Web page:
Happy May Day!
Today marks the beginning of weeks of constant thought about my mother. Why, you ask? Because not only is my wonderful mother’s birthday in May, and Mother’s Day (they’re often the same day), my mother also used to take us to leave posies of flowers on doorsteps in the dawn hours of May Days.
Back when we were wee, she used to drive us around Auburn to hang them on our teachers’ doorsteps, to express our appreciation for them. This was, of course, back in the days when the prospect of your students knowing where you lived wasn’t terrifying.
When we were really broke, or fresh flowers weren’t available, we’d make bouquets of paper flowers, sturdy construction paper tulips, and tissue paper daffodils of dubious morphology. If we were anywhere within driving distance of friends or loved ones, we’d leave them flowers too.
When we moved to Aroostook, May Day became a much colder occasion. May Day in the North arrives amidst patches of snow still left in the shady places in the woods, heat beating off last year’s field grasses, and cold, cold snowmelt in all the wet spots. In contrast, today I’m sitting in central Maine, looking out my window at a decent head of green grass on the lawn, and the sudden popping of the first dandelion tufts.
In the wide horizons of the County, I used to take myself out in the early hours of May 1st to go pick my mother a May Day bouquet. The first few years I would range over the entire front half of our land–through the trail we cut through the woods, over the farm road, along the beaver dam, near the outcrops of trees in the fields–in search of flowers in bloom.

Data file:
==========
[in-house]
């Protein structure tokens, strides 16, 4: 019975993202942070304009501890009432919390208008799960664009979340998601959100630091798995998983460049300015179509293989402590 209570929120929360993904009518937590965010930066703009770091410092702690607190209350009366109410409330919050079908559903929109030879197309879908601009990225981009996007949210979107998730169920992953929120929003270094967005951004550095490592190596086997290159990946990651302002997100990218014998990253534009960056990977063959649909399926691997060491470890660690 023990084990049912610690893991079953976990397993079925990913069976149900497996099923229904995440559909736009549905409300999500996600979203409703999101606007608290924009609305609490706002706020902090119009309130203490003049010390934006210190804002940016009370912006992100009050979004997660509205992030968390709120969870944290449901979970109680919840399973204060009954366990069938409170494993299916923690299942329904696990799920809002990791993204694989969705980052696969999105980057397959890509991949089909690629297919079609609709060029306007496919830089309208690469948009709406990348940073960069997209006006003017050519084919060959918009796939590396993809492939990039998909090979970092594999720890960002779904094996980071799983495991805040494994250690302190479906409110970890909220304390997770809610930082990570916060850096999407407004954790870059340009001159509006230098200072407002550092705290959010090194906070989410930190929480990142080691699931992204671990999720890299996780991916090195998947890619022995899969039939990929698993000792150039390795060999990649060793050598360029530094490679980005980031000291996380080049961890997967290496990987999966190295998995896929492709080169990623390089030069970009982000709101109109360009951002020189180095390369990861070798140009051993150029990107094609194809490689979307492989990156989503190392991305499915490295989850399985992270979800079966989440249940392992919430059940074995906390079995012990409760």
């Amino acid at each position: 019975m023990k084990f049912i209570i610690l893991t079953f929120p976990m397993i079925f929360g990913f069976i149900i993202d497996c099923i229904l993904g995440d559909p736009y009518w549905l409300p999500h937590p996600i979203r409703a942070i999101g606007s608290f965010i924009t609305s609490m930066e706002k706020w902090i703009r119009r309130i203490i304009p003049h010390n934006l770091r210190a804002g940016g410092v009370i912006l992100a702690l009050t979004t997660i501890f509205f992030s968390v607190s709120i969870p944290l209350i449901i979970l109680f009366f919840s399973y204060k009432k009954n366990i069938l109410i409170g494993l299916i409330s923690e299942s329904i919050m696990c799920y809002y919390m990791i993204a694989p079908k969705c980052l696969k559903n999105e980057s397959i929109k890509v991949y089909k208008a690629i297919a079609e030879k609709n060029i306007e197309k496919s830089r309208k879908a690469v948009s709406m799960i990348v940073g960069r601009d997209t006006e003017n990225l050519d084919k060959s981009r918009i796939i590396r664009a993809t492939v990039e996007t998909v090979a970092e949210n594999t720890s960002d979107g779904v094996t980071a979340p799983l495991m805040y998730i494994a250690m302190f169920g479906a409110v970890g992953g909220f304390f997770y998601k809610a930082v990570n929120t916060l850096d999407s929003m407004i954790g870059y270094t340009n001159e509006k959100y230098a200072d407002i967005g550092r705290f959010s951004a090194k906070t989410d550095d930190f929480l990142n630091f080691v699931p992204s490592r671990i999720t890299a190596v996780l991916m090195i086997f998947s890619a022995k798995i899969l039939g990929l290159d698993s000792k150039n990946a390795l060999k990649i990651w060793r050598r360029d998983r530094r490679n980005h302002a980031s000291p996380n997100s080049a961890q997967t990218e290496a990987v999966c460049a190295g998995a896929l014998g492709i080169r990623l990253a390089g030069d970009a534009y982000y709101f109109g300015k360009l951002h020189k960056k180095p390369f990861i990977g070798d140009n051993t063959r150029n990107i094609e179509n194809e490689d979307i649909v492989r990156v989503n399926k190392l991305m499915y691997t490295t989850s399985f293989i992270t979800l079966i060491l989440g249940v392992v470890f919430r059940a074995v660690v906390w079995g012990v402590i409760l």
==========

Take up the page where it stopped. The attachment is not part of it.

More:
It took me the first few years of roaming with my dog to realize that there would be no variety in her bouquet year to year. Like clockwork, I could not only tell you what the composition of her bouquet would be, but also where exactly the I would find each bloom. The only variation was if it was unseasonably warm, and I was unreasonably lucky, I might find colts’ foot in bloom on a specific sloping edge of a particular section of old beaver dam.
Just as my bouquet for my mother is an almanac point in my love and admiration for her, her acceptance of an unchanging, unshowy bouquet of wildflowers and greens is an almanac point for me in the boundless understanding a mother has of her children.
I now live far South of the farm, and my mother lives far to the South of me, but she still emails us on May Day, and I still have to get up real early if I want to beat my mother to call her before she calls me.
This morning I picked daffodils from the banks of the outlet stream below China Lake to bring to the office. I called my mother as I was filling up the voluptuous vase my friend Win made, and we talked in the morning sun with spring growth breaking out all over the bank, stretching in the sun. My mother approves of all things beautiful and unique, and I know she’d love this year’s bouquet if only my arms were long enough to get it to Maryland.
Happy May Day–I hope yours is beautiful and unique, and you think of your mother. Or you know, workers of the world uniting, which would still qualify.